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Narriman, Last Queen of Egypt


She was the daughter of a high ranking Egyptian official and the last Queen of Egypt as the second wife of King Farouk. The beauty married the King after he’d divorced his first wife after a failure to produce a male heir.

Her Early Life

Narriman Sadek was born on 31 October 1933 in Cairo to Hussain Fahmi Sadiq Bey – the Egyptian Deputy Minister of Transportation – and Asila Kamil. An only child, her name in Turkish means the beautiful fascinating of vivacious spirit.” She was doted on by her parents whose main focus was ensuring that she was happy.

She attended a normal Egyptian school which was adjacent to the villa where she lived and completed her secondary schooling. She was known for her beauty, manners and calm demeanour.

The Path to Queenship

With her beauty, manners and personality, many men wanted Narriman to become their wife. She became engaged to Dr Mohamed Zaki Hashim. However, the King made it known that he was looking for a new bride who was Muslim, a virgin, 100% Egyptian and not from the aristocracy, and 17-year-old Narriman fit the bill. She ended up breaking off her engagement to Mohamed and the rest, as they say, is history.

By Armand – This image comes from the Bibliotheca Alexandrina’s Memory of Modern Egypt Digital Archive. Public Domain, Wikimedia Commons

Rumours have said that she met King Farouk in a jewellery shop while there to select an engagement ring with Dr Hashim, and the Royal Palace later got in contact with her family. Narriman’s father was said to not be happy with the match.

She was sent to the Egyptian embassy in Rome for six months to be trained in royal duties and gained the nickname “Cinderella of the Nile” as she came from a middle-class background. She was said to have studied royal etiquette, history and several languages. Narriman was also put on a diet while in Rome as the King reportedly wanted her to lose weight and return weighing no more than 110 pounds.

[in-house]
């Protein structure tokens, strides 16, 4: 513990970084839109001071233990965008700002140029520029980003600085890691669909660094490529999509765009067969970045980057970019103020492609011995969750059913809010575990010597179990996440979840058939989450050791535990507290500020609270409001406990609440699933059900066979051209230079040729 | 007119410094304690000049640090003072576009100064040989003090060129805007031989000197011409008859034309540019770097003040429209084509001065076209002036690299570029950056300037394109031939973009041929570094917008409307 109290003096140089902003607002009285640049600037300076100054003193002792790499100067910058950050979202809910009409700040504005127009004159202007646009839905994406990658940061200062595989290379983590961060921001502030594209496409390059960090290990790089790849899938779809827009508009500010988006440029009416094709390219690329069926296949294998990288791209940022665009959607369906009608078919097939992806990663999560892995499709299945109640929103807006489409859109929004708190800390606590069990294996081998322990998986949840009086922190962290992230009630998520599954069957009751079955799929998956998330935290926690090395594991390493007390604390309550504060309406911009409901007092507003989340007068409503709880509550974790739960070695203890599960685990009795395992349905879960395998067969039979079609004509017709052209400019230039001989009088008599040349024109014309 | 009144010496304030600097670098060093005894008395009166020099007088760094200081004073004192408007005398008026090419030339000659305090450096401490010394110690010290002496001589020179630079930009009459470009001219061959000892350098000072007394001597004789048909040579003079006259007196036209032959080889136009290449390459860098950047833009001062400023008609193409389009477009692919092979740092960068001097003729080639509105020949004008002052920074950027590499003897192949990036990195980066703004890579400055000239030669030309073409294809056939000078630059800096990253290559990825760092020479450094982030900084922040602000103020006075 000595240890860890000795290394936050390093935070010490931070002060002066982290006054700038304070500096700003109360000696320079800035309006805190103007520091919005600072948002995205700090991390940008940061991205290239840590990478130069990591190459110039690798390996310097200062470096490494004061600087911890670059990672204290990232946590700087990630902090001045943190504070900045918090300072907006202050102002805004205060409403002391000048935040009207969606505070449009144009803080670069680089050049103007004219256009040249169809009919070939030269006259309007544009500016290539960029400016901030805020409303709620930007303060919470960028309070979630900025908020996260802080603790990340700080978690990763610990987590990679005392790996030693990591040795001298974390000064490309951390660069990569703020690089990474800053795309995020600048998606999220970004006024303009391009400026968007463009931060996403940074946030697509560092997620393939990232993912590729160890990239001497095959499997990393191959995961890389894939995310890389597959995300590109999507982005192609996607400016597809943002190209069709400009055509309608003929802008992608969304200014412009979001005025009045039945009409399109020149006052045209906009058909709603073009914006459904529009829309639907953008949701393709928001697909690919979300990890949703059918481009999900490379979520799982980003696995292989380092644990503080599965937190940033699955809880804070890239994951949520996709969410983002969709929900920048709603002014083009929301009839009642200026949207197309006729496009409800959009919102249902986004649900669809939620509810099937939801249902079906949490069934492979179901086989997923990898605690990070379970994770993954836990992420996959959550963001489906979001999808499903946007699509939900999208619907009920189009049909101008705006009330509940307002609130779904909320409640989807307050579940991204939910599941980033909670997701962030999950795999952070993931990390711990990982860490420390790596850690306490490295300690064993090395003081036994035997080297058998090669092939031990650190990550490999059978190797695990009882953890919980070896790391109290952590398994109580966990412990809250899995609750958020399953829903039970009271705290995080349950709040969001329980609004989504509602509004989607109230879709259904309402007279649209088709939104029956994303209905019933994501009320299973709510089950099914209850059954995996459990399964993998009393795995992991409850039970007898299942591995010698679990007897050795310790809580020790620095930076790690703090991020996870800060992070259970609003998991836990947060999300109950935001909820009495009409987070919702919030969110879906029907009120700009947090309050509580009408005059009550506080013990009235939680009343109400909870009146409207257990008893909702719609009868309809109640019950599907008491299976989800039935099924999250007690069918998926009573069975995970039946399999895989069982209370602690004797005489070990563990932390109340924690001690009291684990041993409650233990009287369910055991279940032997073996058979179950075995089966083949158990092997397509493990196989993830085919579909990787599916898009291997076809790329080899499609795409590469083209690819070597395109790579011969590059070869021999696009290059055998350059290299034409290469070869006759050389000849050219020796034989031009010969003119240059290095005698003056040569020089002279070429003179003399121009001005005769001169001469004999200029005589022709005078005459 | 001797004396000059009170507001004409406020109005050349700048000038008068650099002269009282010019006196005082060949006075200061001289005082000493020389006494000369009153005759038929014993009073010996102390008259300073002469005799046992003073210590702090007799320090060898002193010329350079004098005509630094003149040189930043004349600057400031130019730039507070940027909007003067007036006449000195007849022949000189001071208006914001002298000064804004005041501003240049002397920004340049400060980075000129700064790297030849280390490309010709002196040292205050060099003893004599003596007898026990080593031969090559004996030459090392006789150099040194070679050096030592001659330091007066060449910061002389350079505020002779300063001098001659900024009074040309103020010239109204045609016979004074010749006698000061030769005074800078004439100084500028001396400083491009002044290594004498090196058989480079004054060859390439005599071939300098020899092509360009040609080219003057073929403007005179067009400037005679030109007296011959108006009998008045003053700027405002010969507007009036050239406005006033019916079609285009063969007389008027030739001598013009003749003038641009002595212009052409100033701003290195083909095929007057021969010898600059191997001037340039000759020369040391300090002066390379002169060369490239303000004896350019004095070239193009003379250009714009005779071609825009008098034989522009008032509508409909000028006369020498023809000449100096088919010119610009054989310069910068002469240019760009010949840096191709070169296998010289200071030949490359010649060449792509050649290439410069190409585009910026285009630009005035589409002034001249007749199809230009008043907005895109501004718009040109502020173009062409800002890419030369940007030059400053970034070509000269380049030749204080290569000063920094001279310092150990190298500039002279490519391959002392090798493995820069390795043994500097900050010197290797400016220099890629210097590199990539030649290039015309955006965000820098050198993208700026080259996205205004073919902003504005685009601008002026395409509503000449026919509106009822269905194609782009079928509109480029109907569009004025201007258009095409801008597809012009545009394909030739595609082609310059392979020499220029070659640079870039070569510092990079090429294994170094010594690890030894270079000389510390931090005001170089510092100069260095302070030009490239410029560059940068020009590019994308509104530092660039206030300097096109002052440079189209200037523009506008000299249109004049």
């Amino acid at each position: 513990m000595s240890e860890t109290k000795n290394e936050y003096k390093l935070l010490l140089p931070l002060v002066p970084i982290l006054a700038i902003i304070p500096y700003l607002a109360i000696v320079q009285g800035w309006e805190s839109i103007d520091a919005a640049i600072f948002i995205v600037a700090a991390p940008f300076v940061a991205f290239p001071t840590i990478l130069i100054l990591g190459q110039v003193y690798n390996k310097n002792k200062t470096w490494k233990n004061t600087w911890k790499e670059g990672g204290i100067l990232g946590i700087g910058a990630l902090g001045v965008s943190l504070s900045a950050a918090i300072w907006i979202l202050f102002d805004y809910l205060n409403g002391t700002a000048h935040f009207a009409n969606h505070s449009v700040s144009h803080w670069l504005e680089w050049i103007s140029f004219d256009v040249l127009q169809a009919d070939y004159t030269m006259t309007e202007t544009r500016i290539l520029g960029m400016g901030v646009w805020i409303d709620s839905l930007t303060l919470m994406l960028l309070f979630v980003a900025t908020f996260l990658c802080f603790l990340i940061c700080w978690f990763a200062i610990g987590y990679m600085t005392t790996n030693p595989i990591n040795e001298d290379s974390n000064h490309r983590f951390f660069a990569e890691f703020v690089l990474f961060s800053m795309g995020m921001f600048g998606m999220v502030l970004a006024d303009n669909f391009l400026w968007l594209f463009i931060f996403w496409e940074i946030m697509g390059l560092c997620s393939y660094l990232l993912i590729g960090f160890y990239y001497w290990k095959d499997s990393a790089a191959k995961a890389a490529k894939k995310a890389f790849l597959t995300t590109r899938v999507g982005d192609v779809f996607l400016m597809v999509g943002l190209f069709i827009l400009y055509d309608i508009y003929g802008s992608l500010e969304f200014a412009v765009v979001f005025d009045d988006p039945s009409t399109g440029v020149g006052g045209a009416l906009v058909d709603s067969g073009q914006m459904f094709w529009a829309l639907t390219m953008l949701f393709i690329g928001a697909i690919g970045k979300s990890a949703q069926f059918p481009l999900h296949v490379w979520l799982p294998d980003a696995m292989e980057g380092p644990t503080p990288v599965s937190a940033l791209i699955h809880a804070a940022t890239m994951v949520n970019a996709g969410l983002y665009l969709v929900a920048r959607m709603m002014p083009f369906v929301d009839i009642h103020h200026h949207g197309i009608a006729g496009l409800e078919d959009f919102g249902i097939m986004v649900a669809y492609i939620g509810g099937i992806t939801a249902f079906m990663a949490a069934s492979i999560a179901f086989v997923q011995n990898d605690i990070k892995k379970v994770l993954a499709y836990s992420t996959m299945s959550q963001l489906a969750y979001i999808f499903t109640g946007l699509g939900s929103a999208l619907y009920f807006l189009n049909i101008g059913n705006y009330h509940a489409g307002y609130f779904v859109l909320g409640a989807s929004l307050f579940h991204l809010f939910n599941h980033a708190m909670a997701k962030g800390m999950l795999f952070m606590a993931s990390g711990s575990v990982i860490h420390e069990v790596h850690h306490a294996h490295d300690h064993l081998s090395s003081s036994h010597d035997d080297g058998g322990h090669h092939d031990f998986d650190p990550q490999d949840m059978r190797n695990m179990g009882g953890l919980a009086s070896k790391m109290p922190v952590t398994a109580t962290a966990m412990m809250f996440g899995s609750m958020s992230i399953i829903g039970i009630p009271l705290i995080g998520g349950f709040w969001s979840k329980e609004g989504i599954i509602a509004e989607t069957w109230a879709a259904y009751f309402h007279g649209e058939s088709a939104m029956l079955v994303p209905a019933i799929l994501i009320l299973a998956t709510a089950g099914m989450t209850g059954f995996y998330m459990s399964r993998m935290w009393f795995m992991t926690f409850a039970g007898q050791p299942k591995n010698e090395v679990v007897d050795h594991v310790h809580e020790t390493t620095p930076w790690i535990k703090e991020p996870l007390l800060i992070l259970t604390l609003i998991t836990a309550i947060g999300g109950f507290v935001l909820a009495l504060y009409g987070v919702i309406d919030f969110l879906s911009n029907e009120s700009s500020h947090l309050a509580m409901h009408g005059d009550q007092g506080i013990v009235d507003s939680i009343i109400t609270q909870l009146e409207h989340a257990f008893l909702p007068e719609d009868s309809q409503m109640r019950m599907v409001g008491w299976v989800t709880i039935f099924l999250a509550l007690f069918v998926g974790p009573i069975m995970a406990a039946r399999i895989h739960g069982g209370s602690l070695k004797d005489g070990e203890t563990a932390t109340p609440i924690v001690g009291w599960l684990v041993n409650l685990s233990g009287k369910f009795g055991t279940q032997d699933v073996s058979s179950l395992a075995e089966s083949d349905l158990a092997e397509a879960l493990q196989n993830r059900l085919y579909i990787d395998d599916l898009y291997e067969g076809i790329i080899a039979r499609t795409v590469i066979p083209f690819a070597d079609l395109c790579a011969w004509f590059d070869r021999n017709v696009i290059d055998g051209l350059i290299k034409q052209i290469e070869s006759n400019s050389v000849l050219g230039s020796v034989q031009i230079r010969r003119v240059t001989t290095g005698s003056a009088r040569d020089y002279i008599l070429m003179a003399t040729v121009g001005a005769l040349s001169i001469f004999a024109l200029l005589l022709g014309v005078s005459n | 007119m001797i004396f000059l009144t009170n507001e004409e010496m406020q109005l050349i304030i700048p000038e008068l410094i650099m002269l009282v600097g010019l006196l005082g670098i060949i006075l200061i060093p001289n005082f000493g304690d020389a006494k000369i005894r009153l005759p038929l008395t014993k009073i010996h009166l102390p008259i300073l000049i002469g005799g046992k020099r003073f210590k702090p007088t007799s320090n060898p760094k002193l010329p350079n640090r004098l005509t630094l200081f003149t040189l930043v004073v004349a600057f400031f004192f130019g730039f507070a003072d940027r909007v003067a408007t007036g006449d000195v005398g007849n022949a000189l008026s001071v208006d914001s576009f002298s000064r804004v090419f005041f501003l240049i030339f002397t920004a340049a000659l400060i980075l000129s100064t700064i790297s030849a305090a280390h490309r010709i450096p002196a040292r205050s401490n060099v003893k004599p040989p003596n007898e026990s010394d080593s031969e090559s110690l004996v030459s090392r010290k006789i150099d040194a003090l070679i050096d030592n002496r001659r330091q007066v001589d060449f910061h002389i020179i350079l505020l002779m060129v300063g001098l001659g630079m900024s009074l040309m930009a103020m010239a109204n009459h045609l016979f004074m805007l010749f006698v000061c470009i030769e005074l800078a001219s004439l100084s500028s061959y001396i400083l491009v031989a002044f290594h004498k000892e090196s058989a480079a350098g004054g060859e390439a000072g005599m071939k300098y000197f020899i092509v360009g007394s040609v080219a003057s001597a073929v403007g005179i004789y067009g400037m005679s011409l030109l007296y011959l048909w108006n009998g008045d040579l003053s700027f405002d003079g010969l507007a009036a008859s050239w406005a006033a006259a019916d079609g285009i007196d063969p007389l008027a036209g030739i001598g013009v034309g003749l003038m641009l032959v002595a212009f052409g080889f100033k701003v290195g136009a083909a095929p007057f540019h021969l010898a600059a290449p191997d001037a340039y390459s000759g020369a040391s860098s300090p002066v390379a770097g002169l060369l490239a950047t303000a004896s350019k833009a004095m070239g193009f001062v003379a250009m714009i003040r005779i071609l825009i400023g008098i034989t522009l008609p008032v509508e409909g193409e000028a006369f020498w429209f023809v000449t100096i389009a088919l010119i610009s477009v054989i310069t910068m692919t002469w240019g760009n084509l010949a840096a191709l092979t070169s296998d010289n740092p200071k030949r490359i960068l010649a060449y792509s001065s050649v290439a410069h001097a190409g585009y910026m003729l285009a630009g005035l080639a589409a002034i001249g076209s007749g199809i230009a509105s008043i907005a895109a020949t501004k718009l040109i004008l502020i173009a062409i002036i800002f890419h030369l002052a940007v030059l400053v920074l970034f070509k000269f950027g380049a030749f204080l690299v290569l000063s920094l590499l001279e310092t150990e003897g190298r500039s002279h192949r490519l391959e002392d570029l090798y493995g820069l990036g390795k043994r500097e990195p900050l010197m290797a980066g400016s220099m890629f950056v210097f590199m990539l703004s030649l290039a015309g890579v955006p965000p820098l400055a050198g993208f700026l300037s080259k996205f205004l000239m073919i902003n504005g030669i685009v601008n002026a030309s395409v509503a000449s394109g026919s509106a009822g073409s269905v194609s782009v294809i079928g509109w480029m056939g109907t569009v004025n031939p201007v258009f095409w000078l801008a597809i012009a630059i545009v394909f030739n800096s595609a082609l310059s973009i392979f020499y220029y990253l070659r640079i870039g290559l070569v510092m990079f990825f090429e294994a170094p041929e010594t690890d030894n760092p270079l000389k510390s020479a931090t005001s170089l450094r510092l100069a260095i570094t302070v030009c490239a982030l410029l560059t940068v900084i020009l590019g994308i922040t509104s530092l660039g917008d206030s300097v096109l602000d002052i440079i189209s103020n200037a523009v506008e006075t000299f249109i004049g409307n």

The couple married on 6 May 1951 in Abdeen Palace. Narriman wore a gown with 20,000 diamonds and became the Queen of Egypt.

Narriman, Queen of Egypt

The Queen in 1951. By مصور القصر الملكي المصري – [1] الموقع الرسمي للملكة ناريمان, Public Domain, Wikimedia Commons

It wasn’t long after their wedding that Narriman fulfilled her most important job as Queen consort. She fell pregnant, and on 16 January 1952, she gave birth to King Farouk’s long-awaited male heir, Ahmed Fuad. 

Just a few months later, the Egyptian Revolution began with the aim of overthrowing King Farouk.

The Egyptian monarchy was not to last, and Narriman was not the consort for long. After the beginning of the Egyptian Revolution, King Farouk abdicated on 26 July 1952. Their son, who was just a few months old, became King Fuad II. He had a short reign (in exile) until 18 June 1953 when Egypt became a republic.

The End of the Story

The family lived in exile from March 1953 after Farouk’s abdication. The King had a wandering eye, and the Queen had no patience for that or their new lifestyle. So, she returned to Egypt to live with her mother and divorced the King in February 1954.

Narriman was a commoner once again and would later marry for a second time that same year. She married the King’s personal doctor, and they had one son. The couple divorced in 1961. She married for a third time in 1967. They remained married until her death from a brain haemorrhage on 16 February 2005. She was 71.



About author

Brittani is from Tennessee, USA. She is a political scientist and historian after graduating with a degree in the topics from the University of Tennessee, Knoxville, in December 2014. She also holds a master's degree from Northeastern University. She enjoys reading and researching all things regarding the royals of the world. Her love of royals began in middle school, and she's been researching, reading, and writing on royalty for over a decade. She became Europe Editor in October 2016, and then Deputy Editor in January 2019, and has been featured on several podcasts, radio shows, news broadcasts and websites.